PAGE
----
INTERNATIONAL STANDARDS FOR AUTHORS
The research being reported should have been conducted in an ethical and responsible manner and should comply with all relevant laws and regulations. Authors should present their results clearly, honestly, without fabrication, falsification, or inappropriate data manipulation. Clear and unambiguous descriptions of the methods should be provided to allow for their findings can be confirmed by others. The submitted paper must be adhere to publication requirements that it is original, free from plagiarism, and not published elsewhere. Authors should collectively take responsibility for the submitted and published work, and the authorship should accurately reflect individuals' contributions to the research. Additionally, funding sources and relevant conflicts of interest must be disclosed.
Soundness and Reliability
The research should have been conducted in an ethical and responsible practices and follow all relevant legislation. It should be conducted soundly and with precision. Researchers should employ appropriate data analysis and display methods, seeking specialist advice if necessary. Authors must take collective responsibility for their work and for their work and publications. Authors should diligently review their publications at all stages to ensure accurate reporting of methods and findings. Authors should thoroughly check calculations, data presentations, typescripts/submissions, and proofs.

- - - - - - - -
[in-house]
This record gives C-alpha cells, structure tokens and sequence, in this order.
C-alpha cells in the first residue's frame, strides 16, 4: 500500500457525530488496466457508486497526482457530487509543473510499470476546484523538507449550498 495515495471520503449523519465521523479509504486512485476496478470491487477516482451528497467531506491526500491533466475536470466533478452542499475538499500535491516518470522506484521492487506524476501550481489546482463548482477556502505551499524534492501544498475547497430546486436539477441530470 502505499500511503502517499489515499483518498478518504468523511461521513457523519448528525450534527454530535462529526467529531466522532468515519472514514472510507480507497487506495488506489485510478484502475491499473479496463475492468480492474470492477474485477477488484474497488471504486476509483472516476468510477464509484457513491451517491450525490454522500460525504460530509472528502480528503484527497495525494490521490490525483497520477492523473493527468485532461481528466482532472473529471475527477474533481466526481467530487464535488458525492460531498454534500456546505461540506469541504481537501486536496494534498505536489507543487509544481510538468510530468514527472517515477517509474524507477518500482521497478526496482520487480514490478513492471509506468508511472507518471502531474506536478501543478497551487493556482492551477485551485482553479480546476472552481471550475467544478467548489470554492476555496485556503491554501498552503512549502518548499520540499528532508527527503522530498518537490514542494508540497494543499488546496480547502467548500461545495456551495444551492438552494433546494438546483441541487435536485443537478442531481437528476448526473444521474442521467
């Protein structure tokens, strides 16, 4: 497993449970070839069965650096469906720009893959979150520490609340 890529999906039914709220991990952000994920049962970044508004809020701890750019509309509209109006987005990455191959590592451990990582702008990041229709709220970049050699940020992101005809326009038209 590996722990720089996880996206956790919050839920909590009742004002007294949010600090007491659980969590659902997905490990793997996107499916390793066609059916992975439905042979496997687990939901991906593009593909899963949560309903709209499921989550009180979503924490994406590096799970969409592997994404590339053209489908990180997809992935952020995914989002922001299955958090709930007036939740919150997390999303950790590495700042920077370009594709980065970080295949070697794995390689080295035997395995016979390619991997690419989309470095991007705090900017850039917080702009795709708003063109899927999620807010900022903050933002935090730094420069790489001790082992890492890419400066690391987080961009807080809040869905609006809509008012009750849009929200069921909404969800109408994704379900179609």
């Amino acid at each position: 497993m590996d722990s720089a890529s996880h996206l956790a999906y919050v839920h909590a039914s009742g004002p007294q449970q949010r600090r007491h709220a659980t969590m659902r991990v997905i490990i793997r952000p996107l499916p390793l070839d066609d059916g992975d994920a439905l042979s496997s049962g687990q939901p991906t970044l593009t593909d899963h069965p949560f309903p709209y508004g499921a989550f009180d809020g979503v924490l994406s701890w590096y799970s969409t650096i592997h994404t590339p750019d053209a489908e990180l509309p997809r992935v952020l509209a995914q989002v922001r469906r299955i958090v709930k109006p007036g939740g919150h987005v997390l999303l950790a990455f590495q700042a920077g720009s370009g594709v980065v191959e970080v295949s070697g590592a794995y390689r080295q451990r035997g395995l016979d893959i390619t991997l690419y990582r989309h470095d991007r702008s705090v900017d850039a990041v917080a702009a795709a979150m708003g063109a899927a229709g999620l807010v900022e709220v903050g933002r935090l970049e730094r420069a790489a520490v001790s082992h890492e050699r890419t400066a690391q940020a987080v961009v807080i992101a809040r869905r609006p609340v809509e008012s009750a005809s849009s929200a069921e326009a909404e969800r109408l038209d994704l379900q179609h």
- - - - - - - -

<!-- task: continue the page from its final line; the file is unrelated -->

Authors must report their results honestly, without fabrication, falsification, or inappropriate data manipulation. During the review process of the manuscripts, raw data may be requested from the authors. Therefore, authors should be ready to submit such data to the editorial board. Images used in research, such as micrographs, X-rays, or pictures of electrophoresis gels, should not be misleadingly altered. Authors should strive to describe their methods and to present their findings clearly and unambiguously. Authors should follow applicable reporting guidelines. Sufficient details should be provided in publications to enable experiments to be repeated by other researchers. Reports of research should be complete. Reports of research should not omit inconvenient, inconsistent or inexplicable findings or results that do not support the authors’ or sponsors’ hypothesis or interpretation. Research funders and sponsors should not have the authority to veto the publication of findings that do not align with their interests. Researchers should not agree to contracts that allow the research sponsor to control or veto the publication of results, except in exceptional cases such as government-classified research due to security implications. If authors discover errors in their submitted, accepted, or published work, they should promptly inform the editor and cooperate in issuing corrections or retractions as necessary. When citing the work of others, authors should represent it accurately in citations and quotations. Authors should not copy references from other papers if they have not read the cited work.